An absorbing exploration of what it means to be a migrant woman or one of her loved ones told through a hybrid of a romantic comedy, Christmas film, and a homecoming narrative
WHAT IT’S ABOUT: Juanita, a Dominican woman in her thirties, has been living in Spain for a few years: undocumented, and dangerously. However, a car accident offers her a rare chance to start anew. And so she does, becoming romantically involved with gruff and much older Spanish farmer Mariano. Everything seems to be going smoothly, and Mariano even sells his farmland to be able to pay off Juanita’s DR mortgage and move to the sunny country with her. But as the pair travels to Santo Domingo for Christmas, there are discoveries to be made. What Juanita did not tell Mariano is that waiting for her are two children, her young muscular ex and a whole lot of emotional baggage. What Mariano didn’t tell Juanita is that he was drawn into the relationship by her apparent vulnerability as an immigrant. Once the welcome party is over, and the suitcases are unpacked, the painful truths emerge. But will a Christmas miracle make joy possible for lonely people?
WHO MADE IT: Leticia Tonos Paniagua is a Dominican filmmaker, who received her film education in London, and has been working in her homeland’s film industry for the past decades. Her first film, “Ysrael,” was a short based on a Junot Diaz’s story, and her second feature, “Love Child” became the DR entry for the Oscars in 2011. Tonos Paniagua has always been interested in the links between family and society, and she based “Juanita”—co-written with Koldo—on hours and hours of interviews conducted with Dominican women living abroad. Currently, Tonos Paniagua is at work on a film about dissidents hiding out in a mental health institution.
Cheddy Garcia, who plays Juanita, is an actor of impressive range, known in DR for her role as a grieving vengeful mother in the crime drama “Ana’s Fight,” as well as sketch comedy on television. Garcia is also known as a poet and reciter of Afro-Antillean poetry. In the role of Mariano is Tito Valverde, a veteran Spanish actor, who is best known for his role as Chief Castilla in the long-running police show “El Comisario” and holds a Goya award. Grammy Award-winning Merengue singer Milly Quezada plays Juanita’s mom, and she is also the person behind the film’s delightful soundtrack, including the eponymous song “Juanita No Come Cuento.” Meanwhile, actor and web celebrity known for his comedy videos, Carasaf Sánchez plays Jairo, Juanito’s baby daddy, and other notable performances include Ruth Emeterio in the role of Jairo’s sister, Sayonara, as well as actors playing Juanita’s kids: Smerlyn Navarro and Ernesto Santana.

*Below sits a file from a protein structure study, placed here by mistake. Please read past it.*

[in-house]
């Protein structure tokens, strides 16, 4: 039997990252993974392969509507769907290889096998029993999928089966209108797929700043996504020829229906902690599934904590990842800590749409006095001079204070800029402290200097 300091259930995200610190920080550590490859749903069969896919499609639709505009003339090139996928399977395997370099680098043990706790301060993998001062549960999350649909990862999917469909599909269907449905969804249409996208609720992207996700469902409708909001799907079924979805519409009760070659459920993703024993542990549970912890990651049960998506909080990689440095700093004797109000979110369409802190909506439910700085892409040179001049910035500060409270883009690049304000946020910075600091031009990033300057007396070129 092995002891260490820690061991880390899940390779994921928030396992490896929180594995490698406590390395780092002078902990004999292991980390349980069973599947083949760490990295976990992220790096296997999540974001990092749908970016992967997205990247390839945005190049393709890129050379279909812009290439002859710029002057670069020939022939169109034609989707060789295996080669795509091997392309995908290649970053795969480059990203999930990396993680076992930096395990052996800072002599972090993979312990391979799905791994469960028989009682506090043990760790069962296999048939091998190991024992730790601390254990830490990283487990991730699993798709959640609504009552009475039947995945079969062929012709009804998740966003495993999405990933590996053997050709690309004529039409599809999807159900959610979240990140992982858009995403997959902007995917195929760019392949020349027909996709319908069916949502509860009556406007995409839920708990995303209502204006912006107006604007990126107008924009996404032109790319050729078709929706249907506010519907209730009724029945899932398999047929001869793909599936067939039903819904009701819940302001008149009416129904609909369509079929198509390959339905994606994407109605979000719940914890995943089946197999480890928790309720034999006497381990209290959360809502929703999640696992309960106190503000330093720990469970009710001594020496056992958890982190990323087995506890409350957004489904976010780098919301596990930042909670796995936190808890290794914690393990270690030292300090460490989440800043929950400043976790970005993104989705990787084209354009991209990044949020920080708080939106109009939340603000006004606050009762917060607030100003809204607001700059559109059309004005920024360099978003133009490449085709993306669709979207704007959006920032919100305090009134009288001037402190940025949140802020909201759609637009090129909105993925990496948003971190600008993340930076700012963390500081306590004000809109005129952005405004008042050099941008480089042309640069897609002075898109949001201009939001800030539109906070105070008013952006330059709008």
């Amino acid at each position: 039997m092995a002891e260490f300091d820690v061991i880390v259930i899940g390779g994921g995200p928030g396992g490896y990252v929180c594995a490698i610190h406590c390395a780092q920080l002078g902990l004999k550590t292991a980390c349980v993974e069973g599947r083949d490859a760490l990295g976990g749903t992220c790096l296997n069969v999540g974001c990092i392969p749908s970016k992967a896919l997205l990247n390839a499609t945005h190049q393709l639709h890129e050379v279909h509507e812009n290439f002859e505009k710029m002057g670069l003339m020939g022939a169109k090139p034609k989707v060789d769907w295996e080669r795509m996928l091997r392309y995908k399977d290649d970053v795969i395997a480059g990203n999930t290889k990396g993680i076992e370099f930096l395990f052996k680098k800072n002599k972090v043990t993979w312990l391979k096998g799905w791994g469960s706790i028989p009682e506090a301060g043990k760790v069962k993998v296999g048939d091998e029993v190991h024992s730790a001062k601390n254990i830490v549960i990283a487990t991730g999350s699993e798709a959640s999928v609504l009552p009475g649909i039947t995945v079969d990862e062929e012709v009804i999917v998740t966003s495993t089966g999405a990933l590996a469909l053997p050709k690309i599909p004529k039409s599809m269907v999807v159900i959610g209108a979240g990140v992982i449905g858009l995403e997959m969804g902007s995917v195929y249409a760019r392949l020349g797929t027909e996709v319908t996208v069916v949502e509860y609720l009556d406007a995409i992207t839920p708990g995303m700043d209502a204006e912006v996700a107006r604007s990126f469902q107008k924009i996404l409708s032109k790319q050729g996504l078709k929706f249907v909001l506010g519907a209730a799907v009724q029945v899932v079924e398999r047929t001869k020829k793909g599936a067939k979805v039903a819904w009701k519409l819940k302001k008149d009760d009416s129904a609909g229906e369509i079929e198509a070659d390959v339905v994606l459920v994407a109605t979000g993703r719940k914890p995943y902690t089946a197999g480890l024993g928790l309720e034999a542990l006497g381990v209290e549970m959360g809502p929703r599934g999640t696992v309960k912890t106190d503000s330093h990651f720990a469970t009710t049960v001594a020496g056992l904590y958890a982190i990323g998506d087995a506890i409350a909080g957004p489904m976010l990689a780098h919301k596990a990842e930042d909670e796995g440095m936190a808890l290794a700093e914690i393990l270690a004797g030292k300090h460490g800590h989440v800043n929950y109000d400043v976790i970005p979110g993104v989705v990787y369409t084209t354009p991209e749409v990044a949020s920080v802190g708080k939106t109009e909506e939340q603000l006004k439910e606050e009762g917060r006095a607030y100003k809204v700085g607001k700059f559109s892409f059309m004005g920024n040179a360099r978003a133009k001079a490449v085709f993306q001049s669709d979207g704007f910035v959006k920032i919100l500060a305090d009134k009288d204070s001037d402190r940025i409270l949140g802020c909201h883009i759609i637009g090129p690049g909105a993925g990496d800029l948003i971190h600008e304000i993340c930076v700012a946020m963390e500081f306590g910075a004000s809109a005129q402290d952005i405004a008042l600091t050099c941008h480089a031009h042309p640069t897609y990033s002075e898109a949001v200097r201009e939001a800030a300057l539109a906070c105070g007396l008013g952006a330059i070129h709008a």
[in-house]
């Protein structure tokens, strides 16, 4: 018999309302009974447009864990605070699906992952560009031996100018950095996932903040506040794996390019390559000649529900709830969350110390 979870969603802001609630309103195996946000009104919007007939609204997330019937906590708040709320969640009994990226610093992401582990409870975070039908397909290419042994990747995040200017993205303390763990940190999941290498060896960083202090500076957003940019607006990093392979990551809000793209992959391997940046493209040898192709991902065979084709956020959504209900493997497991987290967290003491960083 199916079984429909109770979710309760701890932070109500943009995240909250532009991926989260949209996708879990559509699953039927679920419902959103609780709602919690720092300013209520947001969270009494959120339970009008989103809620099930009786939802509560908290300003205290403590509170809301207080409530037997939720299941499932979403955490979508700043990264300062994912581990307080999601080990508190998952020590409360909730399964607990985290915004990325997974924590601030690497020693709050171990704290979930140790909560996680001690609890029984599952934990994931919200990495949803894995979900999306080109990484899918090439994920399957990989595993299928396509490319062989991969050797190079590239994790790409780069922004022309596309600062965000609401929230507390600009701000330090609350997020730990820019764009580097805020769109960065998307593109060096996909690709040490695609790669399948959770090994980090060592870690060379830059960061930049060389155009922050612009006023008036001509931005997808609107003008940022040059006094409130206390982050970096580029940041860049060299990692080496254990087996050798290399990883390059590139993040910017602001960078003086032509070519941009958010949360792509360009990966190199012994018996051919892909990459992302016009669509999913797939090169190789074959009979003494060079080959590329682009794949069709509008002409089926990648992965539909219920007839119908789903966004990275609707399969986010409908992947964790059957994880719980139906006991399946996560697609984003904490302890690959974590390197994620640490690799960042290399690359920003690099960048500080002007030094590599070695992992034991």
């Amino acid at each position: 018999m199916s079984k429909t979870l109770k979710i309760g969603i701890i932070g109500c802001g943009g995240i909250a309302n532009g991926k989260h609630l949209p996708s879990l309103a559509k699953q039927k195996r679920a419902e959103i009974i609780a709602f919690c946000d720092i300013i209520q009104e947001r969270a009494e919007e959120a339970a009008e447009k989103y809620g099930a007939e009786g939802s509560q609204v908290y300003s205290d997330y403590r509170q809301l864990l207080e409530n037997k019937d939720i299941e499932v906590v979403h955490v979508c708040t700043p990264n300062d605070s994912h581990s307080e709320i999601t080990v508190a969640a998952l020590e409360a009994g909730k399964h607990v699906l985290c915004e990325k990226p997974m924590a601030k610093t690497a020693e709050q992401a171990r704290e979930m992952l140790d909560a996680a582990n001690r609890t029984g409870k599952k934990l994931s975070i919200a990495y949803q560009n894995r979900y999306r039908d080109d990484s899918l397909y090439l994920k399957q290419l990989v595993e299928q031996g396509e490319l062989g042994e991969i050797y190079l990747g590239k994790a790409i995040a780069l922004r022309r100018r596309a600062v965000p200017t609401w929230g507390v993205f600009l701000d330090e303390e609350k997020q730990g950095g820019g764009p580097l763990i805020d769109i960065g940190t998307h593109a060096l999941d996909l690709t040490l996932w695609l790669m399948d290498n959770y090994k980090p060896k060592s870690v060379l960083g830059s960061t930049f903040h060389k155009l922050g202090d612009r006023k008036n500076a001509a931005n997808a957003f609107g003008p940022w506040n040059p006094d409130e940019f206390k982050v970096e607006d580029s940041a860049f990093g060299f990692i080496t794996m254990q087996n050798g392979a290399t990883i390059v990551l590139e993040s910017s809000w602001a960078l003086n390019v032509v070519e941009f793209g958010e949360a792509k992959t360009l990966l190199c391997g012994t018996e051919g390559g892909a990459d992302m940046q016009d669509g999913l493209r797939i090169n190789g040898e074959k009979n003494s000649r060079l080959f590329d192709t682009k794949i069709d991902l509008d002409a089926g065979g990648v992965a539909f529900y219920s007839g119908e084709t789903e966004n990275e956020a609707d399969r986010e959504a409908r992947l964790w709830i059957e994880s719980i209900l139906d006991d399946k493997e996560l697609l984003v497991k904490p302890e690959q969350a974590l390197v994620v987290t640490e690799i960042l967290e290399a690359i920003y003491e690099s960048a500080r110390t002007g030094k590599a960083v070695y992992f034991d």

WHY DO WE CARE: Tonos Paniagua had admitted in an interview that she initially wanted to base part of the film in NYC, but then switched the production to Spain. And while dual DR/American narratives are abundant, the exploration of the culture clash between citizens of Spain, the imperial state, and the Dominican Republic, the former colony, are rare. It would perhaps take someone more familiar with the Hispanic landscape to assess this context in the film better, but some of the nuances of the shared cultural space are easy to catch even for an outsider, such as the scene in which Sayonara tries to break the ice with Mariano by telling a joke about a stratum of Spaniards only to discover that his mother was one of its members. Even though we don’t get to see much of what Juanita’s experiences in Spain are, exploring the Dominican Republic through Mariano’s eyes is stimulating. Despite the many unfortunate surprises that greet him in Santo Domingo, he is a responsive, eager recipient. And yet, as the film’s title suggests, it is Juanita who remains the film’s main character. She remains a woman of mystery throughout the traumas of her precarious existence in Spain, as well as the breach of familial trust that her escape brought internalized deeply. But as the inner strain gives way to outward pain, which materializes in her pushing away those who care the deepest, Juanita’s complexity takes the driver’s seat.
WHY YOU NEED TO WATCH: Even though it has all the trappings of a romantic comedy or a Christmas movie, “Juanita” is a rare example of a film that works as a genre or seasonal offering, charming with its humor and romance, but also on much deeper levels. Migrant workers are everywhere, and yet we never get to hear the stories of what they leave behind and the sacrifices they make. The film’s setting around Christmas, the time when expensive gifts from foreign lands become bail-outs for the transgressions of abandonment, serves as the perfect environment for the ache to manifest. And Juanita’s family has plenty. From her own inability to reconcile the fracture between what she must present at home and what life really is for her,—a duality splendidly portrayed by Garcia—to the way her son starts acting out, inadvertently repeating the previous patterns of his parents. And then there is Mariano, Valverde’s calm dignity to Garcia’s brisk fire, who has to make his own journey of heartbreak through Santo Domingo’s streets to reconcile his deficiencies with a prospect of happiness. Graced with masterful performances and made with genuine care and empathy, “Juanita” is a resonant and discerning look into the humanity of returns and arrivals. While it dazzles with its warm humor, luscious merengue score, and vibrant camerawork, the real gift of Tonos Paniagua’s film is the rare and subtle look at the other side of the migrant experience.
Director: Leticia Tonos Paniagua
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